Humans are a puzzling species. On the one hand, we struggle to survive on our own in the wild, often failing to overcome even basic challenges, like obtaining food, building shelters, or avoiding predators. On the other hand, human groups have produced ingenious technologies, sophisticated languages, and complex institutions that have permitted us to successfully expand into a vast range of diverse environments. What has enabled us to dominate the globe, more than any other species, while remaining virtually helpless as lone individuals? This book shows that the secret of our success lies not in our innate intelligence, but in our collective brains—on the ability of human groups to socially interconnect and learn from one another over generations. Drawing insights from lost European explorers, clever chimpanzees, mobile hunter-gatherers, neuroscientific findings, ancient bones, and the human genome, Joseph Henrich demonstrates how our collective brains have propelled our species' genetic evolution and shaped our biology. Our early capacities for learning from others produced many cultural innovations, such as fire, cooking, water containers, plant knowledge, and projectile weapons, which in turn drove the expansion of our brains and altered our physiology, anatomy, and psychology in crucial ways. Later on, some collective brains generated and recombined powerful concepts, such as the lever, wheel, screw, and writing, while also creating the institutions that continue to alter our motivations and perceptions. Henrich shows how our genetics and biology are inextricably interwoven with cultural evolution, and how culture-gene interactions launched our species on an extraordinary evolutionary trajectory. Tracking clues from our ancient past to the present, The Secret of Our Success explores how the evolution of both our cultural and social natures produce a collective intelligence that explains both our species' immense success and the origins of human uniqueness.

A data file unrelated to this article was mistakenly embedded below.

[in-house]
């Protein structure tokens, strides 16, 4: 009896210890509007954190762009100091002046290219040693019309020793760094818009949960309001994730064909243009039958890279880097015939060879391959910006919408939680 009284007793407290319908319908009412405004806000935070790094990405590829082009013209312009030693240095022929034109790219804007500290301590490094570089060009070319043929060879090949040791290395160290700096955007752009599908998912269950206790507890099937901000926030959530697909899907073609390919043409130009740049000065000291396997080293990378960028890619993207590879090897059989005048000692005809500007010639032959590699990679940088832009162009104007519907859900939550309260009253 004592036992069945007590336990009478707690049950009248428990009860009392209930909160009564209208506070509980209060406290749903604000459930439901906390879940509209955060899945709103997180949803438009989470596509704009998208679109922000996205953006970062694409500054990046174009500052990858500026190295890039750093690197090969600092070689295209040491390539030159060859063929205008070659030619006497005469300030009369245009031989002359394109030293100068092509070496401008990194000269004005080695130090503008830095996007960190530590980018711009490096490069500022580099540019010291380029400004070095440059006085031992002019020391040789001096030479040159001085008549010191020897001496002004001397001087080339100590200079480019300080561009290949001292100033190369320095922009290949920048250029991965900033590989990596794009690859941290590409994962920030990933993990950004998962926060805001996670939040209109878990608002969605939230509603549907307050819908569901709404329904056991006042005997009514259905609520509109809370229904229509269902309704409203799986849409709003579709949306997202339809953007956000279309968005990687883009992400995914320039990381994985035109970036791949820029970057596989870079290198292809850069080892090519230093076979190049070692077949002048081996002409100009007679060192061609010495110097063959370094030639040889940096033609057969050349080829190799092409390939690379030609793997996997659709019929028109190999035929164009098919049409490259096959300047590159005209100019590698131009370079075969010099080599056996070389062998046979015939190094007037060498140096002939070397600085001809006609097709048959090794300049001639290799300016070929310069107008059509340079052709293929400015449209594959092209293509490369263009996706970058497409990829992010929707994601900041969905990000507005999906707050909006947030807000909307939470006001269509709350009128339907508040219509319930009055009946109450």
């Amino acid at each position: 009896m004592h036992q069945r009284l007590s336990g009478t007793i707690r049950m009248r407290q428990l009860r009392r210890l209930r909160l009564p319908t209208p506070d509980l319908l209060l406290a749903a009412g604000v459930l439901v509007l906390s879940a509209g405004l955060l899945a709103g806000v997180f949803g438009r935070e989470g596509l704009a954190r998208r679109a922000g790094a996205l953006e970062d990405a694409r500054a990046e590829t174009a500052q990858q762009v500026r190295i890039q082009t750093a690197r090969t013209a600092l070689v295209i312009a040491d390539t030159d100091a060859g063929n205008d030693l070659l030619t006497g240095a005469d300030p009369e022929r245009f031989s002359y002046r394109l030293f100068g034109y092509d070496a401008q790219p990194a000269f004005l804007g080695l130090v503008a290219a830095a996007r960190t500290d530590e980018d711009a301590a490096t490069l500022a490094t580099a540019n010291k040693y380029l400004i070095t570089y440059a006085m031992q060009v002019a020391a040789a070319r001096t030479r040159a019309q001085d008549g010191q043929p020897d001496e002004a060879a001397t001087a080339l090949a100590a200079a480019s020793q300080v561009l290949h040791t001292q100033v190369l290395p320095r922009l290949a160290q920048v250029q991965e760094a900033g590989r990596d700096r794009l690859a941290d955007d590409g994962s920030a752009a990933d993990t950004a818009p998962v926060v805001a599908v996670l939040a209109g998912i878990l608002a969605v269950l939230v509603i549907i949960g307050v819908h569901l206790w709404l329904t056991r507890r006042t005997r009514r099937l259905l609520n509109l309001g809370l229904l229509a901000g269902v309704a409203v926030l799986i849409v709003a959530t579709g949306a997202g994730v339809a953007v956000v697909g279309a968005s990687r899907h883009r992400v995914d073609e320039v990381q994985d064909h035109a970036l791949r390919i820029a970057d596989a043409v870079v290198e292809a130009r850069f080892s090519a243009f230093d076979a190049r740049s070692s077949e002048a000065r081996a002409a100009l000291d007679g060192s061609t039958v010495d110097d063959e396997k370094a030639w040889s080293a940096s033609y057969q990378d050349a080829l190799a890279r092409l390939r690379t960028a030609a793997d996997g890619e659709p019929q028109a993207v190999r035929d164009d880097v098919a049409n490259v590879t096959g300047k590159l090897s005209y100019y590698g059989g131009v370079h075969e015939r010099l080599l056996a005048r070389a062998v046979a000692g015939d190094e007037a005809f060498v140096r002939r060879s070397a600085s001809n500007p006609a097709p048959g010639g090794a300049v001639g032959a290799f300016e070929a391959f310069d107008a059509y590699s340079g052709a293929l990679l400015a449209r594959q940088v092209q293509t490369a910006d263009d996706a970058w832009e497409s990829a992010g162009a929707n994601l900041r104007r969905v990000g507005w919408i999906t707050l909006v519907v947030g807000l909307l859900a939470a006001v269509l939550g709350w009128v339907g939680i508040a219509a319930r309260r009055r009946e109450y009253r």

Abstract : Joseph Henrich, The Secret of Our Success: How Culture Is Driving Human Evolution, Domesticating Our Species, and Making Us Smarter (Princeton, NJ and Woodstock: Princeton University Press, 2016), 464 pp. ISBN: 978-0-69116-685-8. $29.95/£22.95 hbk.